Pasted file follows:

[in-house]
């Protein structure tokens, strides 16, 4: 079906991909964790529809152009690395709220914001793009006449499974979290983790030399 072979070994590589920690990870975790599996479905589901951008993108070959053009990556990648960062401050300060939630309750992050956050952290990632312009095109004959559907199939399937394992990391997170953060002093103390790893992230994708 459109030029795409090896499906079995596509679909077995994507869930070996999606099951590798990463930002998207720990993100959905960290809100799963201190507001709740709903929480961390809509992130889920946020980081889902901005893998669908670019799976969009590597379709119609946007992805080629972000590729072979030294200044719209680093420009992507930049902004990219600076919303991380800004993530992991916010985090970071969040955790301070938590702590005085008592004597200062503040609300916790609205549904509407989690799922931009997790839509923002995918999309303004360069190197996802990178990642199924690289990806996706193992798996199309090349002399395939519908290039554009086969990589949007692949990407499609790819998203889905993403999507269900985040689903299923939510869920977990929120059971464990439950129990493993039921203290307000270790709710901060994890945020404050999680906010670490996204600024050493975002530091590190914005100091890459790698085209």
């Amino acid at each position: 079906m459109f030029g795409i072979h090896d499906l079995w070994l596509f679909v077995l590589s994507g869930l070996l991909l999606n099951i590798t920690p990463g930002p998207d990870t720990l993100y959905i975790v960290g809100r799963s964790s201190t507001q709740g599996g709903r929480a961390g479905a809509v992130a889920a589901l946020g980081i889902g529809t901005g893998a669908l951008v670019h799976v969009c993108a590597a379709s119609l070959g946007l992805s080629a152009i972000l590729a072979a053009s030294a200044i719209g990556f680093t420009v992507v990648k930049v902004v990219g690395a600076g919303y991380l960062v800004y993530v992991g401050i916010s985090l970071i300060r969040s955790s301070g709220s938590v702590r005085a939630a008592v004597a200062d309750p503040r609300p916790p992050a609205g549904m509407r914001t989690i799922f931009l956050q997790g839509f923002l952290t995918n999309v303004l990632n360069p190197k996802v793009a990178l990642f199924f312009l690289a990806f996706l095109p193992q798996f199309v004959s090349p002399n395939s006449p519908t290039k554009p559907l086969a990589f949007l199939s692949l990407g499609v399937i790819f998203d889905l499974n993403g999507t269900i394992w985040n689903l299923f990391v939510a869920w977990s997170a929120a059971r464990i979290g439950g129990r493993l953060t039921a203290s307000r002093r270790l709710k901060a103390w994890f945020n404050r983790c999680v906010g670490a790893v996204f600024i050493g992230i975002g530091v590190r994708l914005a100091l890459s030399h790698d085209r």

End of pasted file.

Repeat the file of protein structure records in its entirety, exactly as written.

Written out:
[in-house]
């Protein structure tokens, strides 16, 4: 079906991909964790529809152009690395709220914001793009006449499974979290983790030399 072979070994590589920690990870975790599996479905589901951008993108070959053009990556990648960062401050300060939630309750992050956050952290990632312009095109004959559907199939399937394992990391997170953060002093103390790893992230994708 459109030029795409090896499906079995596509679909077995994507869930070996999606099951590798990463930002998207720990993100959905960290809100799963201190507001709740709903929480961390809509992130889920946020980081889902901005893998669908670019799976969009590597379709119609946007992805080629972000590729072979030294200044719209680093420009992507930049902004990219600076919303991380800004993530992991916010985090970071969040955790301070938590702590005085008592004597200062503040609300916790609205549904509407989690799922931009997790839509923002995918999309303004360069190197996802990178990642199924690289990806996706193992798996199309090349002399395939519908290039554009086969990589949007692949990407499609790819998203889905993403999507269900985040689903299923939510869920977990929120059971464990439950129990493993039921203290307000270790709710901060994890945020404050999680906010670490996204600024050493975002530091590190914005100091890459790698085209």
């Amino acid at each position: 079906m459109f030029g795409i072979h090896d499906l079995w070994l596509f679909v077995l590589s994507g869930l070996l991909l999606n099951i590798t920690p990463g930002p998207d990870t720990l993100y959905i975790v960290g809100r799963s964790s201190t507001q709740g599996g709903r929480a961390g479905a809509v992130a889920a589901l946020g980081i889902g529809t901005g893998a669908l951008v670019h799976v969009c993108a590597a379709s119609l070959g946007l992805s080629a152009i972000l590729a072979a053009s030294a200044i719209g990556f680093t420009v992507v990648k930049v902004v990219g690395a600076g919303y991380l960062v800004y993530v992991g401050i916010s985090l970071i300060r969040s955790s301070g709220s938590v702590r005085a939630a008592v004597a200062d309750p503040r609300p916790p992050a609205g549904m509407r914001t989690i799922f931009l956050q997790g839509f923002l952290t995918n999309v303004l990632n360069p190197k996802v793009a990178l990642f199924f312009l690289a990806f996706l095109p193992q798996f199309v004959s090349p002399n395939s006449p519908t290039k554009p559907l086969a990589f949007l199939s692949l990407g499609v399937i790819f998203d889905l499974n993403g999507t269900i394992w985040n689903l299923f990391v939510a869920w977990s997170a929120a059971r464990i979290g439950g129990r493993l953060t039921a203290s307000r002093r270790l709710k901060a103390w994890f945020n404050r983790c999680v906010g670490a790893v996204f600024i050493g992230i975002g530091v590190r994708l914005a100091l890459s030399h790698d085209r």